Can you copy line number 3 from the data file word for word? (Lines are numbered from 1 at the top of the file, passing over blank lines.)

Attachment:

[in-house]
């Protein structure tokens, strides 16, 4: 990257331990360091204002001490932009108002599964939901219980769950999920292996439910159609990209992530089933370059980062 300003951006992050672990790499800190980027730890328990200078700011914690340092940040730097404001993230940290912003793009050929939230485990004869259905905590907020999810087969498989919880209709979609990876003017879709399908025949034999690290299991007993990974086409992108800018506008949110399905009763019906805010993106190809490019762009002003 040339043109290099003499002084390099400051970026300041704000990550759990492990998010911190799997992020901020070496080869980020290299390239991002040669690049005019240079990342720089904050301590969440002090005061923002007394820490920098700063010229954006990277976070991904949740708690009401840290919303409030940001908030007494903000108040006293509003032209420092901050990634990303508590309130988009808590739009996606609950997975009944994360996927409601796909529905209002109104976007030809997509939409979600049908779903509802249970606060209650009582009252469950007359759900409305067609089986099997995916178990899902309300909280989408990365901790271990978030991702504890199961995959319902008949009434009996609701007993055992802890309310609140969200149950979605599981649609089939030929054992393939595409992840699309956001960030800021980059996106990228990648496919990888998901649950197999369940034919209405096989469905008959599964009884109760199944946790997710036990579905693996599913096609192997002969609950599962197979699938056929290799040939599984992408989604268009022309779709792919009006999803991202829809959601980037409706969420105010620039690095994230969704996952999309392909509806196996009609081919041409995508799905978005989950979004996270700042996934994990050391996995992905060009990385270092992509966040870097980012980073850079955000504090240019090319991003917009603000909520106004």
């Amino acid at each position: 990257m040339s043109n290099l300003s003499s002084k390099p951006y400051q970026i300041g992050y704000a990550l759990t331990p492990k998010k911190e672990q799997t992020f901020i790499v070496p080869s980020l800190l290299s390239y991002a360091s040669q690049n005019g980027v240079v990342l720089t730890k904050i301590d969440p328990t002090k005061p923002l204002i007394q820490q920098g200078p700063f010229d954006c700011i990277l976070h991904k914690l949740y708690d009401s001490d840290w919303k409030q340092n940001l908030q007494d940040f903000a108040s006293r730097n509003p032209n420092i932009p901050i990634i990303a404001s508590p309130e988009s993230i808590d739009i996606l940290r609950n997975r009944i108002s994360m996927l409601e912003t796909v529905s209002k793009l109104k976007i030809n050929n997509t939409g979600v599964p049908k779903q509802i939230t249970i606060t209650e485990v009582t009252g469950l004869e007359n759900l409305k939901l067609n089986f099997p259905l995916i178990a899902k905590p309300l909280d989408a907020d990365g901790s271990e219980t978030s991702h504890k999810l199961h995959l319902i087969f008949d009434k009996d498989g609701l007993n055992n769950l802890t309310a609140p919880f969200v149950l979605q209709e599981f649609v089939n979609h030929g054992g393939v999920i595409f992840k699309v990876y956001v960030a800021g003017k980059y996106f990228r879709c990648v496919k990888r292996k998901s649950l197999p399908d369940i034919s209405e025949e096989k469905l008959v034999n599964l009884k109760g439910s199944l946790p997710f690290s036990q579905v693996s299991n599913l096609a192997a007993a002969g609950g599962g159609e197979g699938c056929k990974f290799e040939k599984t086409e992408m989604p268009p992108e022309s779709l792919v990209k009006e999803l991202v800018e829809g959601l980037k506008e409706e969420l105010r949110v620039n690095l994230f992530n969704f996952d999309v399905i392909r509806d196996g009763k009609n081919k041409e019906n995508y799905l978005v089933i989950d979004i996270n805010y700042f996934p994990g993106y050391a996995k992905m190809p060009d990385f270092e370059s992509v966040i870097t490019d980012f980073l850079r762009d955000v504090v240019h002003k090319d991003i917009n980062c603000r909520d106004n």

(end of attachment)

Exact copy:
């Amino acid at each position: 990257m040339s043109n290099l300003s003499s002084k390099p951006y400051q970026i300041g992050y704000a990550l759990t331990p492990k998010k911190e672990q799997t992020f901020i790499v070496p080869s980020l800190l290299s390239y991002a360091s040669q690049n005019g980027v240079v990342l720089t730890k904050i301590d969440p328990t002090k005061p923002l204002i007394q820490q920098g200078p700063f010229d954006c700011i990277l976070h991904k914690l949740y708690d009401s001490d840290w919303k409030q340092n940001l908030q007494d940040f903000a108040s006293r730097n509003p032209n420092i932009p901050i990634i990303a404001s508590p309130e988009s993230i808590d739009i996606l940290r609950n997975r009944i108002s994360m996927l409601e912003t796909v529905s209002k793009l109104k976007i030809n050929n997509t939409g979600v599964p049908k779903q509802i939230t249970i606060t209650e485990v009582t009252g469950l004869e007359n759900l409305k939901l067609n089986f099997p259905l995916i178990a899902k905590p309300l909280d989408a907020d990365g901790s271990e219980t978030s991702h504890k999810l199961h995959l319902i087969f008949d009434k009996d498989g609701l007993n055992n769950l802890t309310a609140p919880f969200v149950l979605q209709e599981f649609v089939n979609h030929g054992g393939v999920i595409f992840k699309v990876y956001v960030a800021g003017k980059y996106f990228r879709c990648v496919k990888r292996k998901s649950l197999p399908d369940i034919s209405e025949e096989k469905l008959v034999n599964l009884k109760g439910s199944l946790p997710f690290s036990q579905v693996s299991n599913l096609a192997a007993a002969g609950g599962g159609e197979g699938c056929k990974f290799e040939k599984t086409e992408m989604p268009p992108e022309s779709l792919v990209k009006e999803l991202v800018e829809g959601l980037k506008e409706e969420l105010r949110v620039n690095l994230f992530n969704f996952d999309v399905i392909r509806d196996g009763k009609n081919k041409e019906n995508y799905l978005v089933i989950d979004i996270n805010y700042f996934p994990g993106y050391a996995k992905m190809p060009d990385f270092e370059s992509v966040i870097t490019d980012f980073l850079r762009d955000v504090v240019h002003k090319d991003i917009n980062c603000r909520d106004n």